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POWER - Plan, Organize, Write, Edit, Revise


Description: POWER is an acronym for Plan, Organize, Write, Revise, and Edit and represents the steps in the writing process.

Plan—the initial stage of writing includes pre-writing (e.g. brainstorming, listing or journaling).

This stage may be especially important in assignments such as research where students must synthesize information from a variety of sources. Planning a research paper would include gathering sources and taking notes.

Organize—this stage of the writing process requires determining how to arrange ideas. Organization is essential to writing and can helps writers highlight main ideas, pace the writing and engage the reader.

Organization includes creating strong introductions and conclusions, structuring the body of the writing, transitioning appropriately and provides a roadmap or organizational pattern that gives the reader a clear path and makes the writing easy to follow.

If a student is writing a research paper, this stage would include determining the main ideas and arranging notecards according to headings and subheadings.

Write—this stage of the process is the heart of it all! Students should use material from the pre-writing and planning stage to guide the writing of the first draft. At this stage, students should not focus heavily on grammar and mechanics, but rather on getting ideas on the paper. This is the initial stage where ideas are formed.

Edit—this stage of the process is where students check writing conventions or proof read their paper. Conventions (often referred to as grammar and mechanics) include spelling, punctuation, capitalization, paragraph development, sentence fluency and grammar. Conventions effect the readability of a paper. Students may edit before or after revision and it is beneficial to do so twice in the process including a final quick edit prior to handing in a final draft. Students need to edit after the final revision.

Revise—this stage of the process includes “revisiting” or “re-seeing” the  writing. Revision is not the same as editing where students mainly check for errors with grammar and mechanics. Revising involves adding, deleting and changing content to develop ideas. Writers, in this stage, want to verify that the writing has a clear purpose, that paragraphs are developed, that the writing is smooth and easy to read and that questions are not left unanswered. At this stage of writing, students may spend time playing with word choice, adding figurative language or developing a strong introduction.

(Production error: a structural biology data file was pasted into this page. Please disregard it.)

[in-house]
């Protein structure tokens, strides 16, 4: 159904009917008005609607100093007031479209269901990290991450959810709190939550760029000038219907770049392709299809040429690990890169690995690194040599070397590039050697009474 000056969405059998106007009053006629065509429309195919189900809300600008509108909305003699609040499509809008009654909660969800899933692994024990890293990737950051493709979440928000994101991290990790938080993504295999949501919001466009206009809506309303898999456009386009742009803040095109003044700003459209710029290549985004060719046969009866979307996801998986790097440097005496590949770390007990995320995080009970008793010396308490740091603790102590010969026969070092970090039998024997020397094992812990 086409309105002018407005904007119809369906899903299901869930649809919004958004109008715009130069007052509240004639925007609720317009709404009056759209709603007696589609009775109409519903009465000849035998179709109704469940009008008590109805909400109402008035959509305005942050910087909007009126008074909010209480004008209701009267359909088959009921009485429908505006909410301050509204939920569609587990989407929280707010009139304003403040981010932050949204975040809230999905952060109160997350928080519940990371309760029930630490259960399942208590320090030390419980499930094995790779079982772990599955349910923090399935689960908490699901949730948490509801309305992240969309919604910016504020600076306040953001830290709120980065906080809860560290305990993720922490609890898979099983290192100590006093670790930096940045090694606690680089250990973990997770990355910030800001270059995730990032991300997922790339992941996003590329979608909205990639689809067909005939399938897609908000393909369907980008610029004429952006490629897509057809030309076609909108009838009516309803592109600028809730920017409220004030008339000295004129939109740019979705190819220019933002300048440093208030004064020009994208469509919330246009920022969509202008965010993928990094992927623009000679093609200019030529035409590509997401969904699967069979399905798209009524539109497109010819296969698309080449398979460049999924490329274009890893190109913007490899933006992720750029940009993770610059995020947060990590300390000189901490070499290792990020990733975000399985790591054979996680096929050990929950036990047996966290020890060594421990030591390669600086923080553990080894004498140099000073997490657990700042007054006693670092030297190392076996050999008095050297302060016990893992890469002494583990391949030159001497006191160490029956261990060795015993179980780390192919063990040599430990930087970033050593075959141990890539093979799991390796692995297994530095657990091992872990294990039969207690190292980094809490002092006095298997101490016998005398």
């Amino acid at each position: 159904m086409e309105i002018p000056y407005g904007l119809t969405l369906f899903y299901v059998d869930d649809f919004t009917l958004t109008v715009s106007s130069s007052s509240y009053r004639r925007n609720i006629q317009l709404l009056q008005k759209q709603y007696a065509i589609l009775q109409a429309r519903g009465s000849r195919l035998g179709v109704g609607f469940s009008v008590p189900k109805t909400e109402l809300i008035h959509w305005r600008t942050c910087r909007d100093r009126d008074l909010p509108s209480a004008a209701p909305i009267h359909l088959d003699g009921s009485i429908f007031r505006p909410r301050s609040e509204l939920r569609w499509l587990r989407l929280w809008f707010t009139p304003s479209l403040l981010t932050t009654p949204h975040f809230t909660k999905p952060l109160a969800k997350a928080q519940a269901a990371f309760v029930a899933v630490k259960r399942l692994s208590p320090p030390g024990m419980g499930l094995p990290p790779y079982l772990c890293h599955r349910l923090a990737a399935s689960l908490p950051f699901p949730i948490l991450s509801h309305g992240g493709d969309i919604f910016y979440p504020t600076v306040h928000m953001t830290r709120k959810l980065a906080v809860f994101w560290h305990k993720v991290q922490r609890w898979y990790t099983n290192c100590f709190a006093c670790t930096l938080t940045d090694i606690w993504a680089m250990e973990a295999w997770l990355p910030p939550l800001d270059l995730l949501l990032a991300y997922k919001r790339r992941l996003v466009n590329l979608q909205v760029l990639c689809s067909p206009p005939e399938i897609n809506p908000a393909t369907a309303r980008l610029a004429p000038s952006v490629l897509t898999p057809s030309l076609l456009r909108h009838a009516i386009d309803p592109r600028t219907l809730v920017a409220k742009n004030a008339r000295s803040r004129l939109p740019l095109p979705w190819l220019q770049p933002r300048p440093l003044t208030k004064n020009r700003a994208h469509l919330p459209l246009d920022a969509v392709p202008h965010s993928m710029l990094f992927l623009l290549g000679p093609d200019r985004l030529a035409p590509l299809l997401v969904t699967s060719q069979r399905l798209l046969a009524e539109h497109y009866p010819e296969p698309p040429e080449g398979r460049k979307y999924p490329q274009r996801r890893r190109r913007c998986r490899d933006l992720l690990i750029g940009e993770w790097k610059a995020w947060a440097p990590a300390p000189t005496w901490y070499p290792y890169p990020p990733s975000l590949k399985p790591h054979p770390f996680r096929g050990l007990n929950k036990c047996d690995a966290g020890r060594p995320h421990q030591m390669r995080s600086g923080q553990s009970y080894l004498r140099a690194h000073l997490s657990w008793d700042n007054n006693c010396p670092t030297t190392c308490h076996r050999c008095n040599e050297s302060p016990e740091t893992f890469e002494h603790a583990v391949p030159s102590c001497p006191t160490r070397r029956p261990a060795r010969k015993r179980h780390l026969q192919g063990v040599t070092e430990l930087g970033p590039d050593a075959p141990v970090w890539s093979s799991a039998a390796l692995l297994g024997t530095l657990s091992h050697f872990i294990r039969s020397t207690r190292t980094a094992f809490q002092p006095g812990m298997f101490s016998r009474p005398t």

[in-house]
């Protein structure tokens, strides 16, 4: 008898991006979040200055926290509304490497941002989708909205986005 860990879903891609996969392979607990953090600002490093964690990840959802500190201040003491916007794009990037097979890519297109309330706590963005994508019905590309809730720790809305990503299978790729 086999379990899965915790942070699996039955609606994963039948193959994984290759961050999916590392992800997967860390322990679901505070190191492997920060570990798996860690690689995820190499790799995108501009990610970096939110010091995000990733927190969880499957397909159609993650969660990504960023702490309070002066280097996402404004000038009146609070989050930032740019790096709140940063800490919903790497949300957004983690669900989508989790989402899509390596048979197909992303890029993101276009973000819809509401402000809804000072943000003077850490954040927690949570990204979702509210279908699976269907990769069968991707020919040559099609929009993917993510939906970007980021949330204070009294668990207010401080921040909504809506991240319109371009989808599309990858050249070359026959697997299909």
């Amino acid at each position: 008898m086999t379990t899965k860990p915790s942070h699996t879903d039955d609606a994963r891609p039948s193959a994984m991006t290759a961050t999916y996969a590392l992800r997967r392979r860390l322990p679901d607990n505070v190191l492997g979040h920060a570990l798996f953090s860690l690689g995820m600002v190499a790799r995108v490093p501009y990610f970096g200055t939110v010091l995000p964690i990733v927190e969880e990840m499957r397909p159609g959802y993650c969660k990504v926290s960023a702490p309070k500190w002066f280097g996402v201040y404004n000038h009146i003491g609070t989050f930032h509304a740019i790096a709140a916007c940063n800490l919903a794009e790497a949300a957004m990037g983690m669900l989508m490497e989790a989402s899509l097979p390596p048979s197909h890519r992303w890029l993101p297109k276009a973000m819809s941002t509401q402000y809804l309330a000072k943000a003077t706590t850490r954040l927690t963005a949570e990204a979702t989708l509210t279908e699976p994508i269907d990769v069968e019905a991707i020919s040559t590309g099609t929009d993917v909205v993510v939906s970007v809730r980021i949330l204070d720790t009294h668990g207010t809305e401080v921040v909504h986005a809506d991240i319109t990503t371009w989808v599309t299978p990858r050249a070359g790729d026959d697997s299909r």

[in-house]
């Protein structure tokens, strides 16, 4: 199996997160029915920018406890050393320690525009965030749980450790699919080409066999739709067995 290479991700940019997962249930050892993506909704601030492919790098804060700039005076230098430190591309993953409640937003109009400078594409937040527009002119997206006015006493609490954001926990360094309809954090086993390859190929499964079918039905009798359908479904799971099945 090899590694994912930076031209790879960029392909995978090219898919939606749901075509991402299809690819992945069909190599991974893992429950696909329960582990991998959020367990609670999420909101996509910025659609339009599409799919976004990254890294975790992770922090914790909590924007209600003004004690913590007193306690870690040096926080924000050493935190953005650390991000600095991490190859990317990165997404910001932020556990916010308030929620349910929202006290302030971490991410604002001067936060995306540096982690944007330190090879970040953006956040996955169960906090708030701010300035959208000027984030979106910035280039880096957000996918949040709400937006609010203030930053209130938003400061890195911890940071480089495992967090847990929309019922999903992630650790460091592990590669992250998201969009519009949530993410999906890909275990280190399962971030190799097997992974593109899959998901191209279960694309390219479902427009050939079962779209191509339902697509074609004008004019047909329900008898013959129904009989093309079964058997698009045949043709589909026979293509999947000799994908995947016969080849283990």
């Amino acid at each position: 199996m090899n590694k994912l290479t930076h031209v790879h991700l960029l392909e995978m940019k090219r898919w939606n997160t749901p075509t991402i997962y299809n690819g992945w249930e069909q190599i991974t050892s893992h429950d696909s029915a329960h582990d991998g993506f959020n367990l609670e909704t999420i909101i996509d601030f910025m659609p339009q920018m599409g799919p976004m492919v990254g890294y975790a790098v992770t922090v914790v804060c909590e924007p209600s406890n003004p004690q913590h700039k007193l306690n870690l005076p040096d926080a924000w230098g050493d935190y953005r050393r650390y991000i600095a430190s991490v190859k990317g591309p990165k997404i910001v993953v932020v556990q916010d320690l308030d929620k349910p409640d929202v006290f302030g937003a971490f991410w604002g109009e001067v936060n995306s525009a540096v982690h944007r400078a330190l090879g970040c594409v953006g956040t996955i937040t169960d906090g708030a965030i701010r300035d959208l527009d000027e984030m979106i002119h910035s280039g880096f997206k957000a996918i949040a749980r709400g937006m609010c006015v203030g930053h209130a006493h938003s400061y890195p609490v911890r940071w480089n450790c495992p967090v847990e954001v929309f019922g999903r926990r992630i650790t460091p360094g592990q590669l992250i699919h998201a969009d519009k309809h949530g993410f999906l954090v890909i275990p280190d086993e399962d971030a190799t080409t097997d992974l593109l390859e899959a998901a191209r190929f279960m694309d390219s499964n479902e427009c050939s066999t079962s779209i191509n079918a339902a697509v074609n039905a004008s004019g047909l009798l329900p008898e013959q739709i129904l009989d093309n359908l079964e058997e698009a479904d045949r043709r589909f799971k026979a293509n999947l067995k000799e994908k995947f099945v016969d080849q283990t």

In this stage it is beneficial for students to receive feedback that will guide development.


• It is helpful for writers to edit by reading aloud as it is often easier to hear mistakes that we do not see when writing.

• It is best to take breaks between some of these stages in order to get a fresh look a the writing. Coming back to a piece of writing, perhaps a day later, allows writers to look at the piece as fresh and new.

• Students should be encouraged to get another reader or two and consider the reader’s questions or recommendations in the revision process. Students will develop their own revision skills the more that they employ this practice; however, second opinions are valuable in developing writing.

Targeted Skills:

• Organizing and developing information & ideas

• Developing editing and revising skills

• Improving writing fluency and skill

When to Use the Strategy:

• In all stages of writing

• When crafting research papers, essays and creative writing assignments

How to Use, Differentiate or Adapt:

The POWER strategy should be used in all formal writing assignments including essays, short stories and research papers. Planning, organizing, writing, revising and editing (POWER) is a recursive process. Recursive means using a rule or procedure that it can be applied repeatedly. POWER doesn’t necessarily have to be applied in a linear fashion. For instance a student may use the entire POWER process to complete an analytical essay; however, the student may go back to the organizing and revising stages or editing stage multiple times in a different order than when applied the first time.

POWER is easy to differentiate or adapt and it should be tailored to the students needs. The first stage can take many forms including a free-write, an outline, a discussion, or a “rough rough” draft. As writers develop, they begin to understand what works best for them; however, it is important to stretch as a writer and occasionally try something in a new or different than usual. Some writing, such as journal entries, will not go through the entire process of POWER!



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